Tuesday, April 29, 2008

How to Erase your Carbon Footprint



By Kelly Magill, publisher, Positively Green

Once you’ve been on the green train for a while, you’ve got the basics; recycling, sustainable energy, canvas bags, fuel efficient vehicles, and all the little energy and water saving ideas that you can apply daily. Unfortunately, even with all of these eco-friendly practices, you still leave a carbon “footprint”. Admittedly, it is significantly smaller than if you didn’t make green choices, but you’re still creating carbon dioxide, which is intensifying the climate problem. How can you “erase” the remainder of your carbon footprint? Purchasing carbon offsets is one possible solution.

When you purchase carbon offsets, you’re essentially donating money to a group that will fund projects that actively decrease the amount of carbon dioxide that is released into the atmosphere. These projects mainly focus on sustainable energy programs, energy efficiency programs and reforestation programs.

Most of the carbon offset companies have a feature on their websites where you can input information about your energy and water use at home and your fuel consumption on the road. You can even include air travel if you fly consistently. It then calculates how many tons of greenhouse gasses you add to the atmosphere annually. It also suggests an amount that you can donate on line that will fund enough carbon reductions to negate your footprint and leave you carbon neutral.

Theoretically, carbon offsets are a great idea, but the actual results achieved by carbon offset companies varies, so it is important if you really want to make a difference, to donate to carbon offset companies that are effectively achieving their goals.

Look for companies that are non-profits like carbonfund.org.


In countries that have already signed the Kyoto Treaty, many carbon reduction and sequestration programs are already in the works and have government funding. Look for carbon offset companies that are donating to programs in countries that haven’t signed the Kyoto Treaty since they have less support for these greener measures.

A Greener Gift
Philanthropist Ruth Ann Harnisch helps spread the green message by purchasing carbon offsets from Carbon Fund (a not-for profit organization) and offering to offset the carbon footprints of events and conferences she attends.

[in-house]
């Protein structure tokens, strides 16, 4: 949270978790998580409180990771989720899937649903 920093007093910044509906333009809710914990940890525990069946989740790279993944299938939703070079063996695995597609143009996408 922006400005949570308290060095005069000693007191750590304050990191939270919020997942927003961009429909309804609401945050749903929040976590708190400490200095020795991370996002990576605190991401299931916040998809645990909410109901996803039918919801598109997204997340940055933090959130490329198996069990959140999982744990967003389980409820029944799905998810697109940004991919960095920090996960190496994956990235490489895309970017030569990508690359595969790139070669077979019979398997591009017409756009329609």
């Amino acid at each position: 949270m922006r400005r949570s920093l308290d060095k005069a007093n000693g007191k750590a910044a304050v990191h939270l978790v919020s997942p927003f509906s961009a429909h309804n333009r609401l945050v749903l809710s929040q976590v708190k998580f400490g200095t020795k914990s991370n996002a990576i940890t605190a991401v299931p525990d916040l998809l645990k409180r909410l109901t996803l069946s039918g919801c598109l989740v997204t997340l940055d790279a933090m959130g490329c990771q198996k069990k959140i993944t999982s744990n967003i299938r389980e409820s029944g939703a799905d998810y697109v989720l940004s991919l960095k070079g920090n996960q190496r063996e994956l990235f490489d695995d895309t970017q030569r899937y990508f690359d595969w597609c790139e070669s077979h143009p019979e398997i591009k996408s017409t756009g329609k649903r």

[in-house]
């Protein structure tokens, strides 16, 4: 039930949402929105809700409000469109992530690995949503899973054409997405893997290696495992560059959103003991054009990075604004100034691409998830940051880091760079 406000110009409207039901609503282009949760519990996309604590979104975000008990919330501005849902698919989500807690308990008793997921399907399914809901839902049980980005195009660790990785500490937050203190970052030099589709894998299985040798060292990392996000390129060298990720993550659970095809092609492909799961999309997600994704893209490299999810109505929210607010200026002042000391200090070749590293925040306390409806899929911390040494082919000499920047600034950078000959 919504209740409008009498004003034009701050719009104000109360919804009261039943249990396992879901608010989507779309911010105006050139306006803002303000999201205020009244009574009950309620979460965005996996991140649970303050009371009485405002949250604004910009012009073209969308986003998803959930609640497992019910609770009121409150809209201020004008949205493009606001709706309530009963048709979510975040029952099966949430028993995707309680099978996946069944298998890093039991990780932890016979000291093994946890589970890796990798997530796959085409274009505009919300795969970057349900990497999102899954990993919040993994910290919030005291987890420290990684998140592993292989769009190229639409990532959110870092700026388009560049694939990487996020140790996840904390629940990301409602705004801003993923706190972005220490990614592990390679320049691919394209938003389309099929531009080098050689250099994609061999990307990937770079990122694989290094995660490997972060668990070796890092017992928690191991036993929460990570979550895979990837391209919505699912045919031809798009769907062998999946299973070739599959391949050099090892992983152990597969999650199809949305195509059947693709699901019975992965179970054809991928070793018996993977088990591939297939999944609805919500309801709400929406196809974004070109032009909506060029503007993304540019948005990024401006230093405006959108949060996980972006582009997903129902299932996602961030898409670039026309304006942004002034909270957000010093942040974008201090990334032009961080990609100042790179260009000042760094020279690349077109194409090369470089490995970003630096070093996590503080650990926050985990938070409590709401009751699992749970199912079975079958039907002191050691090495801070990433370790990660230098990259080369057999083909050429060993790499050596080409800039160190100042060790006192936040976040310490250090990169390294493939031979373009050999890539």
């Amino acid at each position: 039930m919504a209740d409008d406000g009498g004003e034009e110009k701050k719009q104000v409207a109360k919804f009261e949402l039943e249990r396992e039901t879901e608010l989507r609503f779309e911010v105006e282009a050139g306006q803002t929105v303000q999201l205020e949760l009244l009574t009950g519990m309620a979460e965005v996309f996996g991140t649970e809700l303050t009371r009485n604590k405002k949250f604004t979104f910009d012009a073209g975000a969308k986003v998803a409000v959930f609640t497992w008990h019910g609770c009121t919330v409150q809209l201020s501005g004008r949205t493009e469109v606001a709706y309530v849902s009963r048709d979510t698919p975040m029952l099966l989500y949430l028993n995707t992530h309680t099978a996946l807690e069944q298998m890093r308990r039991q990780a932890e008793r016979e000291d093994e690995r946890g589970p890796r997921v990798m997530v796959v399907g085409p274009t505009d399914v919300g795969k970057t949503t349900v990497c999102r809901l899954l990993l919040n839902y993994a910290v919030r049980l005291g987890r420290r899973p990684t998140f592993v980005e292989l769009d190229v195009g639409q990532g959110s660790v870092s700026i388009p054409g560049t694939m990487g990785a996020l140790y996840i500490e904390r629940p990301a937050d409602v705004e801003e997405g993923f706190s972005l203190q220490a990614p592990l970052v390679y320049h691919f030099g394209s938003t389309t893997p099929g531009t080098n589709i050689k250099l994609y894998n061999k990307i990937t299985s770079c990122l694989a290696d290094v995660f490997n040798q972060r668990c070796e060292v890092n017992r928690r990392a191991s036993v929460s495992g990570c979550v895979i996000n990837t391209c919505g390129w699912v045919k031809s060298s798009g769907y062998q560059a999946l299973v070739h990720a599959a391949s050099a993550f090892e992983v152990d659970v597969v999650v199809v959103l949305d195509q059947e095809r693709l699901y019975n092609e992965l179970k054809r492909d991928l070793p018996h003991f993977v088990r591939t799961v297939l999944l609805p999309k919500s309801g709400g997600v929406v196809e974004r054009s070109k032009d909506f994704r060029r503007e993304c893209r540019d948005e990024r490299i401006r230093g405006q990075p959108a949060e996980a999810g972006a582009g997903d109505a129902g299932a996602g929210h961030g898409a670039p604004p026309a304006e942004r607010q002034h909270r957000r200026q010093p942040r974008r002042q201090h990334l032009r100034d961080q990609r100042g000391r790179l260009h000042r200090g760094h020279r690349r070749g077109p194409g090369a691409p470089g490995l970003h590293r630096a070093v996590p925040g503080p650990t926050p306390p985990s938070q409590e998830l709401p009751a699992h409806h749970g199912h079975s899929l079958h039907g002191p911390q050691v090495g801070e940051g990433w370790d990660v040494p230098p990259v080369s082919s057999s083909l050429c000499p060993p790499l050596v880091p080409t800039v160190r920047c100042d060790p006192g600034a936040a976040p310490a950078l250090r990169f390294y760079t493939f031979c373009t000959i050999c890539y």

Fast Facts
The United Nations’ Intergovernmental Panel on Climate Change (IPCC) reports that 11 of the past 12 years are among the dozen warmest since 1850.

The Arctic is more effected than other areas of the planet. According to the multinational Arctic Climate Impact Assessment report compiled between 2000 and 2004, average temperatures in Alaska, western Canada, and eastern Russia have risen at twice the global average.

The USA contributes 24.8 percent of the world’s emissions from fossil fuels. China is second at 10.9 percent and Russia is third at 6.5 percent.

It is estimated that 1,150 billion tons of carbon is stored in the Earth’s forests.



For more information or to subscribe at the introductory price of $10 a year, go to positivelygreen.com . Positively Green magazine launches in 2008. This quarterly women’s magazine will cover every aspect of green from eco-friendly vacations to green fashion to green health. With articles that don’t just explain the problems, they outline solutions for busy people who want to make the change but don’t have the time to research solutions.



Monday, April 28, 2008

Environmentally responsible tires

A greener tire from a special kind of tire manufacturer



Note from Michael: Tires are a vital component of any vehicle, we just have to have them. After reading a comment and email from Rich Gostenik of the Green Diamond Tire Company relating to my article Tires And The Environment; I invited him to write a piece about his company and products as I thought these tires were rather unique in an industry that contributes significantly to our environmental woes.

While it is certainly in vogue to proclaim a company’s product as being ‘green’, Green Diamond Tire is a company that has produced a more environmentally ‘green’ tire for nearly a decade and is only now beginning to… [sic] gain traction :-)

Truly, an environmentally responsible tire.

While major tire manufacturers have recently been jumping on the ‘green’ bandwagon, it is still a fact that the construction of the tire casing, bead bundles and belt assemblies require significant fossil fuel consumption and energy waste. While these same major firms presumably strive to reduce their carbon footprint for the benefit of our planet, there is simply no avoiding the environmental and economic impact of having to produce a quality tire from scratch.